by Elisabeth Rose
Along with hayrides and pumpkin carving, apple picking is probably the most quintessential New England activity signaling the fall. Apples in all their incarnations are favorites of young and old, and recipes for apple pie, crisp, butter, jelly, and others get passed from mother to daughter and friend to friend.
With over 7,000 known cultivars, from sweet Delicious to sour Macouns, from tiny Crab Apples to giant Cortlands, apples are a special treat, with a rich and interesting past.
Many learn the American story of Johnny Appleseed, who reputedly traveled all over planting apple seeds. While the story has persisted as a legend, there really was such a man, whose real name was John Chapman, born in Massachusetts in 1774. He indeed loved apples, learned about their cultivation, and planted many areas that stretched from the Allegheny River in the East as far west as Ohio. However, as author Michael Pollan points out in his book, The Botany of Desire, most of these apples were small and not sweet enough for eating out of hand, so they were used to make hard cider and cider vinegar.
While the legend of Johnny Appleseed is quite compelling, planting seeds will not yield uniform apples that look and taste exactly like the parent fruit. In fact, the fruit trees must be grafted to replicate the same apples, and it is this process that takes away their natural defenses.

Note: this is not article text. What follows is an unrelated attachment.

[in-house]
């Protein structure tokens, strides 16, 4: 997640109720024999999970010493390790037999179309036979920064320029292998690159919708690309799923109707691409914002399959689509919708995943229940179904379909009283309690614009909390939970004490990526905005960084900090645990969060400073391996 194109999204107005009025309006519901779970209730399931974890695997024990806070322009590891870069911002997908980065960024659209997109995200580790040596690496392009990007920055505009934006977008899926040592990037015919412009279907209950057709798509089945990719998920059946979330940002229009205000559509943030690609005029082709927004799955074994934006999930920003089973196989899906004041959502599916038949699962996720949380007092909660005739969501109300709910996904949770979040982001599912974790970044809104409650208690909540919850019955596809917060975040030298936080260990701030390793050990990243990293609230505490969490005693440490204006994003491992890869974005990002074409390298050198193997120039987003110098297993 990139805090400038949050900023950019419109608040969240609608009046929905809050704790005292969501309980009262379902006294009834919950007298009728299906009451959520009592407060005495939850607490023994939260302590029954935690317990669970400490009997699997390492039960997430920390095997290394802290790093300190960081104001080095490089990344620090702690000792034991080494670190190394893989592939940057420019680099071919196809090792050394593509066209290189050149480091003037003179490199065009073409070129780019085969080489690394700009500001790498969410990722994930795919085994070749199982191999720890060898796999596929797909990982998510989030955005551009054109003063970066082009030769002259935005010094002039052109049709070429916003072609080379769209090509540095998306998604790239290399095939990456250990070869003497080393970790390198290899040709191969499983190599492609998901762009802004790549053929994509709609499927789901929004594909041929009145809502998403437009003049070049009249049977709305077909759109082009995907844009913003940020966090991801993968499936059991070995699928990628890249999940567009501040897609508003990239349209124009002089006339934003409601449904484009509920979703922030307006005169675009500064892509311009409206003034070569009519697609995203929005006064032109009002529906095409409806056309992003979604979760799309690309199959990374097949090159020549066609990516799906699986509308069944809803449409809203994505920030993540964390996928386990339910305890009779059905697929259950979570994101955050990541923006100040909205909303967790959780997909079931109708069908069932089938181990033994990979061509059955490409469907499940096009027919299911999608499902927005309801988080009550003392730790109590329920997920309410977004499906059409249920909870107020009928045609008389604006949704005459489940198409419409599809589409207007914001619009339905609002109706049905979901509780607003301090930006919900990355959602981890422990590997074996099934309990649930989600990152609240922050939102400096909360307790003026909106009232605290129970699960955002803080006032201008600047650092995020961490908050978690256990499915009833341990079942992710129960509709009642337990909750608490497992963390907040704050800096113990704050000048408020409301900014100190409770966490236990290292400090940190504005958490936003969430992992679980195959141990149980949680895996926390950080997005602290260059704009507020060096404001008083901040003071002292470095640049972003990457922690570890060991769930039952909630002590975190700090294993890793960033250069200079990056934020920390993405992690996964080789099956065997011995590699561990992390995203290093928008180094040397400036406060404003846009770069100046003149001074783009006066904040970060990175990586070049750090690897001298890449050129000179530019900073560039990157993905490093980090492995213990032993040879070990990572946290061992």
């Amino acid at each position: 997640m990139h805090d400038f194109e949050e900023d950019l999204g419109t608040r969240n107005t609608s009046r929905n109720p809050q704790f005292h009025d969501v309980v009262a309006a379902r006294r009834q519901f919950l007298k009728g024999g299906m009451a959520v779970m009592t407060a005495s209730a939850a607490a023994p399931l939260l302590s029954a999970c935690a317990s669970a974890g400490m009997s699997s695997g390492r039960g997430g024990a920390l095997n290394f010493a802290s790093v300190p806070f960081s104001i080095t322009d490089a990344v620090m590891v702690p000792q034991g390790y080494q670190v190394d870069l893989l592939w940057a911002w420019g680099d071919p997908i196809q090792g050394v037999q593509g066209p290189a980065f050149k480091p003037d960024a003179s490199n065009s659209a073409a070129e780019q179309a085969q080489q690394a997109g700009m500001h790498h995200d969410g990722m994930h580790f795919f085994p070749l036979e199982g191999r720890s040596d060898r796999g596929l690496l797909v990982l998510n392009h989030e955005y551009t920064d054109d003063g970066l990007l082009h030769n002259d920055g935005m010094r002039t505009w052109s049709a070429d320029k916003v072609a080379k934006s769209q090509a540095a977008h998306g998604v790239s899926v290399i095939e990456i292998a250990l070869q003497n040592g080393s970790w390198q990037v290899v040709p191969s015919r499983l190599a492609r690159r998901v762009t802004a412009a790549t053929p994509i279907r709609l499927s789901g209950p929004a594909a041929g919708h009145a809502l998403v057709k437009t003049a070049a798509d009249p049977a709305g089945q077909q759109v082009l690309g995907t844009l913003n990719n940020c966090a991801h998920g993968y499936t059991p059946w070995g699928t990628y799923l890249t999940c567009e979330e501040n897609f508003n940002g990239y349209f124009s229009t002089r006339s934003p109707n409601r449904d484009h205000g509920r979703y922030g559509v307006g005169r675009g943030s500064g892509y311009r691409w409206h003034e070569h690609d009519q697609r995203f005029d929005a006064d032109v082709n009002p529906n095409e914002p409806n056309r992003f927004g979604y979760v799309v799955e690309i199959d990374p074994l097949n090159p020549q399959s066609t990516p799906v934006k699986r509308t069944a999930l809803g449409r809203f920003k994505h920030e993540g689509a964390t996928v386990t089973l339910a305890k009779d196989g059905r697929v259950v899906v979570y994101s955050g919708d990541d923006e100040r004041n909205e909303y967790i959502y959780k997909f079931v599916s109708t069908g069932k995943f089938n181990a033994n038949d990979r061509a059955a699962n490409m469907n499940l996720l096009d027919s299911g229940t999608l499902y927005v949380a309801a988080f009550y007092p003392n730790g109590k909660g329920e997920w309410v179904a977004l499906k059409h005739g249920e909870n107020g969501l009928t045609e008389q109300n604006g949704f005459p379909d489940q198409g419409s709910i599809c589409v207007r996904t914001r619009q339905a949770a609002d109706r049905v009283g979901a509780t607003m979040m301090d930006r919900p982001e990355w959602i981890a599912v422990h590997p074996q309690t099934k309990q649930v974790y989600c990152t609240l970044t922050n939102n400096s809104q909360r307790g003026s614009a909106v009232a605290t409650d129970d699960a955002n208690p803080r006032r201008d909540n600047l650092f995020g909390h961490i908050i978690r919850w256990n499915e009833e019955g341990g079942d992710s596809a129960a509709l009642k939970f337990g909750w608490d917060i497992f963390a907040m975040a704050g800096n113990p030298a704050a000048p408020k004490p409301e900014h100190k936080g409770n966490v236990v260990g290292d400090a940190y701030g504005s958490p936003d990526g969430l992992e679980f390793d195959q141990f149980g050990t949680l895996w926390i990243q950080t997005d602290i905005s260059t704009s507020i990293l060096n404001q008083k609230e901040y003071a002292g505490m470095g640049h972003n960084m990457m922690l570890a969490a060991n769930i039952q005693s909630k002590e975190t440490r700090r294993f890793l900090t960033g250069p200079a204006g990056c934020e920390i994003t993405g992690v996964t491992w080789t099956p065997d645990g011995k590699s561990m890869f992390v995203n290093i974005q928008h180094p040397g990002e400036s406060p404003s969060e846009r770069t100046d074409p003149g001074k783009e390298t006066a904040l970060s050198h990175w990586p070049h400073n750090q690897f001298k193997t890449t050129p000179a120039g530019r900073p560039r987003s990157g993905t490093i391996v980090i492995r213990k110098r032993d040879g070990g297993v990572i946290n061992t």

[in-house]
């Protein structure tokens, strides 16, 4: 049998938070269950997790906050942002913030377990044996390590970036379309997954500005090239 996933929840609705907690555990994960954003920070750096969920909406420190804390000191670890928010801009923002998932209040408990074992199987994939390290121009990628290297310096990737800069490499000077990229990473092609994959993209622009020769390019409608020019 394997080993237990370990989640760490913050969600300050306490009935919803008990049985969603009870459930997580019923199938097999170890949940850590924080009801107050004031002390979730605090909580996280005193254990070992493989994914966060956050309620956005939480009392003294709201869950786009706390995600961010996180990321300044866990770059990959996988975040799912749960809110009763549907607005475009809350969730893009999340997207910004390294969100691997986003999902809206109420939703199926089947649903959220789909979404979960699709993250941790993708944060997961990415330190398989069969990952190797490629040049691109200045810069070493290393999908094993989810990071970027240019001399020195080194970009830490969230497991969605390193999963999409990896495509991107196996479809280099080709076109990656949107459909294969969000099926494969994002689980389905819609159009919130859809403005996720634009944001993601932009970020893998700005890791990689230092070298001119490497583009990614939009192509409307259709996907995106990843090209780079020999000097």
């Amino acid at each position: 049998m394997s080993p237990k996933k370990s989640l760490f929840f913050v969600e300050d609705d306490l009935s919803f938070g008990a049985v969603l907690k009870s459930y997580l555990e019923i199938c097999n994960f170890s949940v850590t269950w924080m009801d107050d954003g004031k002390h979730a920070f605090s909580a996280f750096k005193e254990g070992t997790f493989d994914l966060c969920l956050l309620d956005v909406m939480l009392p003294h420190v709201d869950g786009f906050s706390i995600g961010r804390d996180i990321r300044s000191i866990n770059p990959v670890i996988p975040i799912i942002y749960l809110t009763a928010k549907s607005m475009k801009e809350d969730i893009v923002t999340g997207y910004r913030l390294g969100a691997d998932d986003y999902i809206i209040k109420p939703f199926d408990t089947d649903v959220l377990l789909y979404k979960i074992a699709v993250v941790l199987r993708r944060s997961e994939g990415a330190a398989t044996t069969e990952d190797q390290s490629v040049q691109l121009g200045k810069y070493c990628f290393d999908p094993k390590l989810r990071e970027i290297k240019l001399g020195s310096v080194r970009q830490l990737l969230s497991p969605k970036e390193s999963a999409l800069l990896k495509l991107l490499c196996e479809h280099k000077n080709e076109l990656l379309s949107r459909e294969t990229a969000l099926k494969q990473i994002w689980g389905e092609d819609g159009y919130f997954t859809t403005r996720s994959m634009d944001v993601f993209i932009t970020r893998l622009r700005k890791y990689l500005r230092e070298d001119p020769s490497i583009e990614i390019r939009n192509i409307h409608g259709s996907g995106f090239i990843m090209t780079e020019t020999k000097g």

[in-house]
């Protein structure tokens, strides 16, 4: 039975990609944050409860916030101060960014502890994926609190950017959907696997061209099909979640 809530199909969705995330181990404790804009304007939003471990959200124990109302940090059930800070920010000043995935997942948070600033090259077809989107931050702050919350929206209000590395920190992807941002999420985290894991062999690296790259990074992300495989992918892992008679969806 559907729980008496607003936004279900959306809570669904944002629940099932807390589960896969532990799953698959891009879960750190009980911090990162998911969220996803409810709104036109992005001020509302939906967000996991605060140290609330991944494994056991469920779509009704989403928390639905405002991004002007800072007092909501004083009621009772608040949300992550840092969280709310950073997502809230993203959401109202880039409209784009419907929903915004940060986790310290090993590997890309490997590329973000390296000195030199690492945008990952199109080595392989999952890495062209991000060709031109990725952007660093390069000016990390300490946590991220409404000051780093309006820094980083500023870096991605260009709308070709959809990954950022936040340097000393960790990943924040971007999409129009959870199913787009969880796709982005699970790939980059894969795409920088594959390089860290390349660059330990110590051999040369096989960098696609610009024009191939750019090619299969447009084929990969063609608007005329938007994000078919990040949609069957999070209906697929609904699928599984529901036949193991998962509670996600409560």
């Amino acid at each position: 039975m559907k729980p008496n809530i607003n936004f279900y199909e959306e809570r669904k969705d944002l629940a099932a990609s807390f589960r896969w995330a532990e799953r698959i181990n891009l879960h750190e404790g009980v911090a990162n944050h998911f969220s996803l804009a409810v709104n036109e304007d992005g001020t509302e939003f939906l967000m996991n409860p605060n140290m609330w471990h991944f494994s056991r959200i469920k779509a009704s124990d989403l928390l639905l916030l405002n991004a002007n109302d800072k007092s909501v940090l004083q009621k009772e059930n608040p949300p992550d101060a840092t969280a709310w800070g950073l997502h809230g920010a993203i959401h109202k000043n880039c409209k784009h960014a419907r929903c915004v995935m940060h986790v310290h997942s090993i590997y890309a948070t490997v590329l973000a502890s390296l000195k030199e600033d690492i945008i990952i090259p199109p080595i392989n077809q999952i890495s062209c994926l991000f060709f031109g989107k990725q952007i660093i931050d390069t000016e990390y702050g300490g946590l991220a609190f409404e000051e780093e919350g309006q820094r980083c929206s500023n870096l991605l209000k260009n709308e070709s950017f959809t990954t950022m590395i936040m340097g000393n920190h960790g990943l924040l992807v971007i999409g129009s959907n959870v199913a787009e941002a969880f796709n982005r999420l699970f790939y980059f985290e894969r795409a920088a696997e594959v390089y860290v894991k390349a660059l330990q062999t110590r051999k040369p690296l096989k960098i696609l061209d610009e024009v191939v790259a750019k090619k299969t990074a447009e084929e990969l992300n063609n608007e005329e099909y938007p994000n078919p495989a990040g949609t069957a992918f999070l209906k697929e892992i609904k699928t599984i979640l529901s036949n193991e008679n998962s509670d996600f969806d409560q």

As Pollan explains, “If you plant all genetically identical Delicious apples and they are genetically identical, they’re supremely vulnerable to pests and that is why apples are the crop that receives the most pesticide.”
This of course leaves them with that perfect, almost waxy, appearance. In this case, it is important that they be washed well or, better yet, peeled.
While most organic apples are also often treated, it is with low organic ingredients such as sulfur, a natural fungicide, and treated with Surround (kaolin clay), Rotenone, Entrust (spinosad), and pyrethrum (from the carnation), and horticultural oils such as Neem (from the Neem tree.) The fruit may be mottled, spotted, and without a uniform shape or color, but don’t let this lack of perfection deceive you: organic apples are delicious!
Connecticut boasts many apple varieties both for baking and for eating as is. For baking, some of the oldest are the most highly recommended: Pippin, dating back to 1700, and Rome, first cultivated in 1828. Others that are also suggested are Cortlands, Jonagolds, Mutsus, and Crispins.
For eating out of hand, Macouns, Jersey Macs and Northern Spy are on the tart side; Galas, Honeycrisps, Eastern Red Delicious, Golden Delicious and Liberty are sweeter. To see a full list of Connecticut-grown apples, visit this link.
While there are many places in Connecticut that sell apples, only a few sell organic ones, including: Riverbank Farm in Roxbury and Averill Farm in Washington Depot. High Hill Orchard in Meriden, where you can also pick chestnuts, grows eco-friendly apples with organic fertilizers, without herbicides or chemical fertilizers, and with minimal use of pesticides.
Susan Averill, of Averill Farm, points out that you need to call for organic apples in order to get them. Since they only harvest about one bushel of apples as opposed to five bushels of non-organic types because of the time and type of treatment involved, it’s important to check on availability before making the trip.
There’s nothing like biting into a fresh apple. Between their range of tastes, their history, their antioxidant properties and their many uses, apples merit their place at the top of the fruit category!